Cookie Dough

Friday, 14 November 2008 | Tags:

A quick and easy alternative almost as good as homemade, pre-made cookie doughs are available to satisfy that sweet craving. We take a look at doughs on the market and bake up some batches for a taste test.

The Basics

  • Ready-to-bake cookie doughs come in a variety of packages from the refrigerator or freezer aisle:

    • Logs, which make for easy slicing into cookie shapes.

    • A pail or container you scoop out.

    • Pre-formed pucks you pop straight into the oven.

  • Dry cookie dough mix has everything but the liquids (milk, eggs, butter etc.), which you add yourself.

    • Dry mixes have a long shelf life.

    • Dry mixes usually have fewer preservatives than frozen or refrigerator dough.

Other Considerations

  • If you want a cookie overflowing with chocolate chips, make sure they’re the first ingredient listed.

  • If you want just a few cookies for a quick snack, choose a ready-to-bake product, which you can use a little at a time. But put the remainder in the freezer or use it up within a few days of opening, and don’t forget to keep an eye on the expiry date.

  • If you’re baking from frozen, allow the dough to thaw before baking, or add more baking time to accommodate.


We recruited some girl guides to help us taste test these five brands of chocolate chip cookie dough:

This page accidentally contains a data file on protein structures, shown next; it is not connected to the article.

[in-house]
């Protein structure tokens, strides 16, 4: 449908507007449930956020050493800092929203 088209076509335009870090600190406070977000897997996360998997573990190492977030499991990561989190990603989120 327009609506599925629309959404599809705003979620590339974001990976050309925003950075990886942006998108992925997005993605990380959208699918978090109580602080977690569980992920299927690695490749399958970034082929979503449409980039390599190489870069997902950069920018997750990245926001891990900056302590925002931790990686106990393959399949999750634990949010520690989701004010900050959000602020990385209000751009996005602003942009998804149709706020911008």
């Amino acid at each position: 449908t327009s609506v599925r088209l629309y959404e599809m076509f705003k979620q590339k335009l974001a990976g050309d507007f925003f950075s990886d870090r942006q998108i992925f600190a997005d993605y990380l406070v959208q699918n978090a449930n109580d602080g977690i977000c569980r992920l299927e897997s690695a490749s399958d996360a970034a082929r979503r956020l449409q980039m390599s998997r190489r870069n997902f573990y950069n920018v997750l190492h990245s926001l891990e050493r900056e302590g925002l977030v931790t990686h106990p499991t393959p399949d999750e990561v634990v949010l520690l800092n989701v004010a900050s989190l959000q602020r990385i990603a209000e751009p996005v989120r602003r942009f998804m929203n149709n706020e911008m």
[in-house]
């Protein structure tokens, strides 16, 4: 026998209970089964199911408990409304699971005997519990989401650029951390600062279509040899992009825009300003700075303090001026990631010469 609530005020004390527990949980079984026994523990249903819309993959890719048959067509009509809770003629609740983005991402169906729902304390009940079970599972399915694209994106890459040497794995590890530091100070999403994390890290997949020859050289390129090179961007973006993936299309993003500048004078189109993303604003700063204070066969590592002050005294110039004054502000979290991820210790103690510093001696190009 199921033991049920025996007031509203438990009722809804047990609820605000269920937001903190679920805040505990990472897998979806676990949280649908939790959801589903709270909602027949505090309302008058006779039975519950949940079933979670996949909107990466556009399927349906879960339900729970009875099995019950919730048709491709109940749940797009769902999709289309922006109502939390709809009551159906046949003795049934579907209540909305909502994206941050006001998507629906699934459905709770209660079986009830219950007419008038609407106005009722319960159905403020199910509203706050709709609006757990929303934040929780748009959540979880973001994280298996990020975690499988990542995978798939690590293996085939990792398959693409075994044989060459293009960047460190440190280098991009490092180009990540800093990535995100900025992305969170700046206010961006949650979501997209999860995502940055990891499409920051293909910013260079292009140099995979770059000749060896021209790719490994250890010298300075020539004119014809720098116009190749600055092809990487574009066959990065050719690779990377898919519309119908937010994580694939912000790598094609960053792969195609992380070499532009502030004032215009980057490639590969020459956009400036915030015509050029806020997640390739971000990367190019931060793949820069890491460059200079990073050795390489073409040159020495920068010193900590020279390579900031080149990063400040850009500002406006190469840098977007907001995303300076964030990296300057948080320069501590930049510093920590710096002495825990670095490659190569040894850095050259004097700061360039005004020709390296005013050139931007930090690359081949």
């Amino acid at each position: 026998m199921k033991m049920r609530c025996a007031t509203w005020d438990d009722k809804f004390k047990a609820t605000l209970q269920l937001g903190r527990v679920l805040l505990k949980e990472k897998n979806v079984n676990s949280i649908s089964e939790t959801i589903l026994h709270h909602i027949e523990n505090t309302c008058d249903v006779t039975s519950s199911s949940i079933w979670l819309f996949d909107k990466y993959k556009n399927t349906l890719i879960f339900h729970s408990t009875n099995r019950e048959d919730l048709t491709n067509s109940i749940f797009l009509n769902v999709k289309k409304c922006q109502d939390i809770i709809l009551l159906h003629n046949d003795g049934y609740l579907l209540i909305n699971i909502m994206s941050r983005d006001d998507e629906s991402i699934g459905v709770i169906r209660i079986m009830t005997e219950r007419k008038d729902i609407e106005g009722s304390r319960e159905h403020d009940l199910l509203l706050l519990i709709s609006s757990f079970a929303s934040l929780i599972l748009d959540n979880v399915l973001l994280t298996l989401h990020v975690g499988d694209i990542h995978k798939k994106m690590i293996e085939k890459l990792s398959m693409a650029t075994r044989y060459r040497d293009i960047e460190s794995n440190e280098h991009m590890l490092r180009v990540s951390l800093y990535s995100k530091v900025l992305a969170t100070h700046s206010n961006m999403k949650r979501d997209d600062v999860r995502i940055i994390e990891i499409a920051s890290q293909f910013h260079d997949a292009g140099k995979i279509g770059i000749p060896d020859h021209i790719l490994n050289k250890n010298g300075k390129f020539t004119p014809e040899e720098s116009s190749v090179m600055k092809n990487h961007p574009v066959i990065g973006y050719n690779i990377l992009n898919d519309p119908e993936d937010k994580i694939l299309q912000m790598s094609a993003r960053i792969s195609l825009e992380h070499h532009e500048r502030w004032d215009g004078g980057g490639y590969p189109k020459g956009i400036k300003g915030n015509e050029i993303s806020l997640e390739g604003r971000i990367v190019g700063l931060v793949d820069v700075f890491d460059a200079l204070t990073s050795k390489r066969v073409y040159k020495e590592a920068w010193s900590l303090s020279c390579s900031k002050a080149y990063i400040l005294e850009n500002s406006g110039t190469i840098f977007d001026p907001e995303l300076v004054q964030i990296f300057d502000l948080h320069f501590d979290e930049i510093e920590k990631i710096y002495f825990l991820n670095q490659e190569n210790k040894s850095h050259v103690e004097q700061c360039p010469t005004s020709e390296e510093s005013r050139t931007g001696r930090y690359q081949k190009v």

• Grocery Store Brand (ready-to-bake log): $1.55 per dozen
  • Pillsbury (ready-to-bake pucks): $2.40 per dozen
  • English Bay (ready-to-bake pail of dough): $1.35 per dozen
  • Betty Crocker (dry mix): $1.20 per dozen (plus butter & eggs)
  • Dr. Oetker’s Organic (dry mix): $1.80 per dozen (plus butter & eggs)

Our tests and results include:

Taste Test

Texture and chocolate chip count seemed to be the secret to picking our winning cookie dough:

  • It was a close call between the no-name brand and the English Bay dough.

  • The English Bay brand had a natural buttery taste.

  • The economic grocery brand had a good ratio of chocolate chips and a great taste.


It was a tie between the generic brand (16-18 cookies per package) and the English Bay brand (78 cookies per package). Both were good on flavour and economical, though the English Bay package is much bigger (meaning you just have to make more cookies!)


Thanks to Our Experts

Judy Van Rosendaal, Chef and cookbook author

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